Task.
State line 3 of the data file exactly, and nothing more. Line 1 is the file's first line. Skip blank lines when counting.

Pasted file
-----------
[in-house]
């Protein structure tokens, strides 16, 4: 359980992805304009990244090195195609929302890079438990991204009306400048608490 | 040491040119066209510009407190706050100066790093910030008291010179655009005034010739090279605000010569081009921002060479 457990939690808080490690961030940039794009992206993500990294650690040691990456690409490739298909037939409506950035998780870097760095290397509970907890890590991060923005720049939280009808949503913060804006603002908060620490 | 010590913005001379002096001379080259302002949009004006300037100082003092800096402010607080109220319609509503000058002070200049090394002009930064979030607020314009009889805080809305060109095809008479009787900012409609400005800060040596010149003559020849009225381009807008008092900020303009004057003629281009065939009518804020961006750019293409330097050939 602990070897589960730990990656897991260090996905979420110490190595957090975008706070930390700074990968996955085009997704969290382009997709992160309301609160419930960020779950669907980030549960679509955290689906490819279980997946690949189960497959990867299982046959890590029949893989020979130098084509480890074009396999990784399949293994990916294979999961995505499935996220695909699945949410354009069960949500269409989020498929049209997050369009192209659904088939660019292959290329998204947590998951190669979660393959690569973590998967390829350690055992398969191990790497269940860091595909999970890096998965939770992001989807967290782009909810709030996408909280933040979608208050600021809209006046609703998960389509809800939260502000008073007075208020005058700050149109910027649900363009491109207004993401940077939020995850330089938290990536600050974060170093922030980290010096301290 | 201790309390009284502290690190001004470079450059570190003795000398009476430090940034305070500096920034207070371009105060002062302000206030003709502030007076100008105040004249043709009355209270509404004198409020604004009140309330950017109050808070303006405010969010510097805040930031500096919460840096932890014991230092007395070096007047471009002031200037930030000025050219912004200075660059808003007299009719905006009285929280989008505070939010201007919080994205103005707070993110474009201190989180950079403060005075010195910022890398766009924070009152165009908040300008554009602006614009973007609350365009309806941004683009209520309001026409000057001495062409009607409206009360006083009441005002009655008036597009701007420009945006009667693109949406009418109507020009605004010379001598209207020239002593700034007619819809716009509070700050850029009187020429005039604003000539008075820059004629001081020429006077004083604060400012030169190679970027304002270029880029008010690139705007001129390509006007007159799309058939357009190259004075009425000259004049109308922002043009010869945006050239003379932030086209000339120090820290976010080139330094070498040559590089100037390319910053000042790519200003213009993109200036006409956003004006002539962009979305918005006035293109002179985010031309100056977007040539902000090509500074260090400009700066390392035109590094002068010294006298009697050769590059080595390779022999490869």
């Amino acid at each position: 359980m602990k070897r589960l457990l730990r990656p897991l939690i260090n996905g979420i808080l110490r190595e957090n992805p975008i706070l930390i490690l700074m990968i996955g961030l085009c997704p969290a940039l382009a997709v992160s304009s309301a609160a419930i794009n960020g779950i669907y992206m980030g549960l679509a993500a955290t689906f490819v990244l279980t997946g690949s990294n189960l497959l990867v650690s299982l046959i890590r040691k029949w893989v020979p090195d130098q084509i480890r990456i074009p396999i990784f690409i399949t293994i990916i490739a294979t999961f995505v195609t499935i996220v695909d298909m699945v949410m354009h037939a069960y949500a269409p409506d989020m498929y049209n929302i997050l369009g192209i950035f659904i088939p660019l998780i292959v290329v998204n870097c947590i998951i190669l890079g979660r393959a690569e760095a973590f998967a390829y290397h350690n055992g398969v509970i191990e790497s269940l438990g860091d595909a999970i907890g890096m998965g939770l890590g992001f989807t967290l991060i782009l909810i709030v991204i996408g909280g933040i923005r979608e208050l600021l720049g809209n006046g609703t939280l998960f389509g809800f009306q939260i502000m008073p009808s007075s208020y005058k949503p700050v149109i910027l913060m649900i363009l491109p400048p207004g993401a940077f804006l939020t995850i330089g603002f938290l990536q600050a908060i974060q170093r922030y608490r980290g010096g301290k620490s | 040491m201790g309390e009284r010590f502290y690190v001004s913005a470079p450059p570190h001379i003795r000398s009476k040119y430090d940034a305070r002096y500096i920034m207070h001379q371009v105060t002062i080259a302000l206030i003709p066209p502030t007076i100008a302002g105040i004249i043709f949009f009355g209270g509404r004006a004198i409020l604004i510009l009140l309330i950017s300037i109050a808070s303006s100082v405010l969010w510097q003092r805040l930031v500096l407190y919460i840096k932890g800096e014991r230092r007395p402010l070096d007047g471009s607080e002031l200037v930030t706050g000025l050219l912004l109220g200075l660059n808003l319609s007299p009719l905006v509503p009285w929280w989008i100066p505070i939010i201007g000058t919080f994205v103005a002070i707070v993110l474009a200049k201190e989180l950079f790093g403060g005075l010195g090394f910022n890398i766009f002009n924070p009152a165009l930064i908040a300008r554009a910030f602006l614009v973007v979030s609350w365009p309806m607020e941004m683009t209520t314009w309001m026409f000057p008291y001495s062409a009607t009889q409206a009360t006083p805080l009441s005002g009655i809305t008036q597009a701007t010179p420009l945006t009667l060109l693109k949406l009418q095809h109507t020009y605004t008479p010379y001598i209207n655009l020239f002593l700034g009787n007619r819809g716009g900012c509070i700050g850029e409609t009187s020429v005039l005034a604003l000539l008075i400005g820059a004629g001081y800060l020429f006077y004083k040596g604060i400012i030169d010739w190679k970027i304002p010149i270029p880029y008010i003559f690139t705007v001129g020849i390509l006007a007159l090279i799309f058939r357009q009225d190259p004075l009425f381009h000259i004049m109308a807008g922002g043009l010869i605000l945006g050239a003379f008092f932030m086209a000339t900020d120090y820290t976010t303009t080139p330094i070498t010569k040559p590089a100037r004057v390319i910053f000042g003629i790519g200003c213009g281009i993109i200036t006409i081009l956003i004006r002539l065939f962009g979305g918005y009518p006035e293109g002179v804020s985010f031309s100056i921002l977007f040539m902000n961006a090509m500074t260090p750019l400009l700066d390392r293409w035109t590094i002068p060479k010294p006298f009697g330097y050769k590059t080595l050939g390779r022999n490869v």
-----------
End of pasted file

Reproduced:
């Amino acid at each position: 359980m602990k070897r589960l457990l730990r990656p897991l939690i260090n996905g979420i808080l110490r190595e957090n992805p975008i706070l930390i490690l700074m990968i996955g961030l085009c997704p969290a940039l382009a997709v992160s304009s309301a609160a419930i794009n960020g779950i669907y992206m980030g549960l679509a993500a955290t689906f490819v990244l279980t997946g690949s990294n189960l497959l990867v650690s299982l046959i890590r040691k029949w893989v020979p090195d130098q084509i480890r990456i074009p396999i990784f690409i399949t293994i990916i490739a294979t999961f995505v195609t499935i996220v695909d298909m699945v949410m354009h037939a069960y949500a269409p409506d989020m498929y049209n929302i997050l369009g192209i950035f659904i088939p660019l998780i292959v290329v998204n870097c947590i998951i190669l890079g979660r393959a690569e760095a973590f998967a390829y290397h350690n055992g398969v509970i191990e790497s269940l438990g860091d595909a999970i907890g890096m998965g939770l890590g992001f989807t967290l991060i782009l909810i709030v991204i996408g909280g933040i923005r979608e208050l600021l720049g809209n006046g609703t939280l998960f389509g809800f009306q939260i502000m008073p009808s007075s208020y005058k949503p700050v149109i910027l913060m649900i363009l491109p400048p207004g993401a940077f804006l939020t995850i330089g603002f938290l990536q600050a908060i974060q170093r922030y608490r980290g010096g301290k620490s | 040491m201790g309390e009284r010590f502290y690190v001004s913005a470079p450059p570190h001379i003795r000398s009476k040119y430090d940034a305070r002096y500096i920034m207070h001379q371009v105060t002062i080259a302000l206030i003709p066209p502030t007076i100008a302002g105040i004249i043709f949009f009355g209270g509404r004006a004198i409020l604004i510009l009140l309330i950017s300037i109050a808070s303006s100082v405010l969010w510097q003092r805040l930031v500096l407190y919460i840096k932890g800096e014991r230092r007395p402010l070096d007047g471009s607080e002031l200037v930030t706050g000025l050219l912004l109220g200075l660059n808003l319609s007299p009719l905006v509503p009285w929280w989008i100066p505070i939010i201007g000058t919080f994205v103005a002070i707070v993110l474009a200049k201190e989180l950079f790093g403060g005075l010195g090394f910022n890398i766009f002009n924070p009152a165009l930064i908040a300008r554009a910030f602006l614009v973007v979030s609350w365009p309806m607020e941004m683009t209520t314009w309001m026409f000057p008291y001495s062409a009607t009889q409206a009360t006083p805080l009441s005002g009655i809305t008036q597009a701007t010179p420009l945006t009667l060109l693109k949406l009418q095809h109507t020009y605004t008479p010379y001598i209207n655009l020239f002593l700034g009787n007619r819809g716009g900012c509070i700050g850029e409609t009187s020429v005039l005034a604003l000539l008075i400005g820059a004629g001081y800060l020429f006077y004083k040596g604060i400012i030169d010739w190679k970027i304002p010149i270029p880029y008010i003559f690139t705007v001129g020849i390509l006007a007159l090279i799309f058939r357009q009225d190259p004075l009425f381009h000259i004049m109308a807008g922002g043009l010869i605000l945006g050239a003379f008092f932030m086209a000339t900020d120090y820290t976010t303009t080139p330094i070498t010569k040559p590089a100037r004057v390319i910053f000042g003629i790519g200003c213009g281009i993109i200036t006409i081009l956003i004006r002539l065939f962009g979305g918005y009518p006035e293109g002179v804020s985010f031309s100056i921002l977007f040539m902000n961006a090509m500074t260090p750019l400009l700066d390392r293409w035109t590094i002068p060479k010294p006298f009697g330097y050769k590059t080595l050939g390779r022999n490869v």